Thursday, May 27, 2010

Happy Birthday Mr.Zimmerman

It was Bob Dylan's birthday the other day, and I had the pleasure to attend a tribute performance of his songs , featuring a curious mix of renditions of obscure Dylan songs and versions of more familiar ones that were, in a word, problematic. The gathered performers, singer-songwriters all who obviously feel their debt to the iconic man is something that they cannot repay in full, obviously had fun with their choices and their occasionally idiosyncratic arrangements. The results were mostly enjoyable, although there continues to be the knee jerk habit of praising Dylan's songwriting beyond good sense. Dylan has been in the music game since the early sixties, his influence on other performers is second only to the Beatles for the unalterable game change he brought to rock and pop music, and it's astounding that that through the decades, weathering fads, trends and  several years of bad road, he remains relevant. But that he remains a touchstone younger generations model themselves after isn't the same that everything he's written is equal to the best work; some of it is , in fact, slapdash, repetitive, and unconvincing as narrative vehicles.  

It's often pointed out by critics   and the occasional  academic like Christopher Hicks that Dylan's writing shares with legitimately Canonical figures like Pope and Milton a life's work that reveals the gathering perspective of one who has outlived their foolishness and impulsive certitude; perhaps, Dylan remains a songwriter, not a poet , and his lyrics are locked into the bare chord essentials that have been his preference since "The Freewheelin' Bob Dylan". His melodic range is limited, and part of the problem with the weakest of his later songs is that there isn't musical cue to give the artist a hint of when to wrap up his subject. Instead, one chorus follows another , with little variety in a song's melodic logic to indicate when a subtler, terser phrase is needed, when a more vivid refrain is required.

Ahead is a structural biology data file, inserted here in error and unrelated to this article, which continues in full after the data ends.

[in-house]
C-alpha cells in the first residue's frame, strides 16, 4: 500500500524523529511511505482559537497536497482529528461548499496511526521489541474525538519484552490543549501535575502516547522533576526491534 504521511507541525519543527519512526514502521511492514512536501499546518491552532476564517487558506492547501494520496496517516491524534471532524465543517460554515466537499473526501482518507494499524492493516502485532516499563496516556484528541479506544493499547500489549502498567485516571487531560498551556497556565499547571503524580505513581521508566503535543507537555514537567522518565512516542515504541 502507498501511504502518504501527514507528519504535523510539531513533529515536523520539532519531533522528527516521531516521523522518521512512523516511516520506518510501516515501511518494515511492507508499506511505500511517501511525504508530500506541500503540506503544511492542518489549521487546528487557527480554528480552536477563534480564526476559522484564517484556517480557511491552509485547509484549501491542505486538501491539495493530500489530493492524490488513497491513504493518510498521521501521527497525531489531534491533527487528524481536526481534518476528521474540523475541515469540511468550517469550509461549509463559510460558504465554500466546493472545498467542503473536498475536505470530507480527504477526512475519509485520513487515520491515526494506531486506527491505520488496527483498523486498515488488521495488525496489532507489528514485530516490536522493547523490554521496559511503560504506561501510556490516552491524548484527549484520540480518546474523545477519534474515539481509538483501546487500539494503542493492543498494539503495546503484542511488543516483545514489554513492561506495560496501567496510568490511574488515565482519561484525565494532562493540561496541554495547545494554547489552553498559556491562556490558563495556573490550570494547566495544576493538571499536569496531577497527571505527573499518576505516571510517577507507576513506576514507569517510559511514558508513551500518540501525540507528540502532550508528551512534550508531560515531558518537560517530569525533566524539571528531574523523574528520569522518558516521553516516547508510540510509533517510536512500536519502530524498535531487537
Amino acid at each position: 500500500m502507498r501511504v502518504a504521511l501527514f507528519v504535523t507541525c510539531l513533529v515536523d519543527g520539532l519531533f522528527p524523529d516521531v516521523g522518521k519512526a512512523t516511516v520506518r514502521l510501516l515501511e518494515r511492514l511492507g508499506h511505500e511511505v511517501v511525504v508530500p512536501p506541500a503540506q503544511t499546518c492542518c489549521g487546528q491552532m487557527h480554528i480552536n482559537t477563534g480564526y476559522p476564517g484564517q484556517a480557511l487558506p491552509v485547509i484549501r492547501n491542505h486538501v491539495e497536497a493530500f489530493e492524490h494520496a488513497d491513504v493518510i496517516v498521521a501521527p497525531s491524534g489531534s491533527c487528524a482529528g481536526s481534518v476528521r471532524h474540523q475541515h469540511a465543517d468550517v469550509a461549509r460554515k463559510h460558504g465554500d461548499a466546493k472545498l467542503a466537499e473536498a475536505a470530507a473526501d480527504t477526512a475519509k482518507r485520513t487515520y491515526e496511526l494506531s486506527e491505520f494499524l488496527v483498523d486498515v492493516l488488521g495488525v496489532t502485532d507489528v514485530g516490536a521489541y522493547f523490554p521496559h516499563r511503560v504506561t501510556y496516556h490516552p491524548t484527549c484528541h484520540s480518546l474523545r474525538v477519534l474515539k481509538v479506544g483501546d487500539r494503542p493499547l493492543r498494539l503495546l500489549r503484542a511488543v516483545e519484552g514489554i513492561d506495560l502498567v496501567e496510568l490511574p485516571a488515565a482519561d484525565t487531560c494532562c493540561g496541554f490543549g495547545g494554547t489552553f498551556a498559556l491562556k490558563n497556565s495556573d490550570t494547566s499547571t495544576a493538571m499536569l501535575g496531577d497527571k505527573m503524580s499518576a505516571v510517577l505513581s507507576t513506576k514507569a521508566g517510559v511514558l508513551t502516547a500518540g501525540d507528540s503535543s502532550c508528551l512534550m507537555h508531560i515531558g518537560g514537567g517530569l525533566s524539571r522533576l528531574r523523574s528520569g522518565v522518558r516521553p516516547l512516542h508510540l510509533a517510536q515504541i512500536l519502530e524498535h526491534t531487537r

A consistent tension between melody and lyric creates interest, and makes lyrics quotable. Too much of latter day Dylan is not quotable, but are, rather, prolix, a longish bit of daydreaming in the vaguest of locales. The vagueness would be fine if there were a more evocative word selection, but too often Dylan writes what seems like an interesting commencement upon an intriguing passage, only to quickly bury it with insipid qualifiers and disposable asides. What I keep wondering is whether if Dylan had advanced his musical vocabulary--The Beatles had, The Rolling Stones had, Elvis Costello had, Dylan acolytes all--would his lyric chops likewise seen an elevation in quality and variety?

While pondering that at the concert, a performer on stage was attempting a version of  "Like a Rolling Stone",  a miserable experience. It came off more as a Ricky Lee Jones parody than a tribute to Dylan, with an arrhythmic mix and match of tempos and grating blues inflections and melismatic improvisations on the famously acerbic words that made no connection with the surreal rant that is at the song's center. It was an indecisive version, full of stops and starts and wasted vocal gestures--voice and guitar seemed not to know what the other was doing; it was like watching someone try to park too large a car in too small a space. Dylan's best songs deserve better.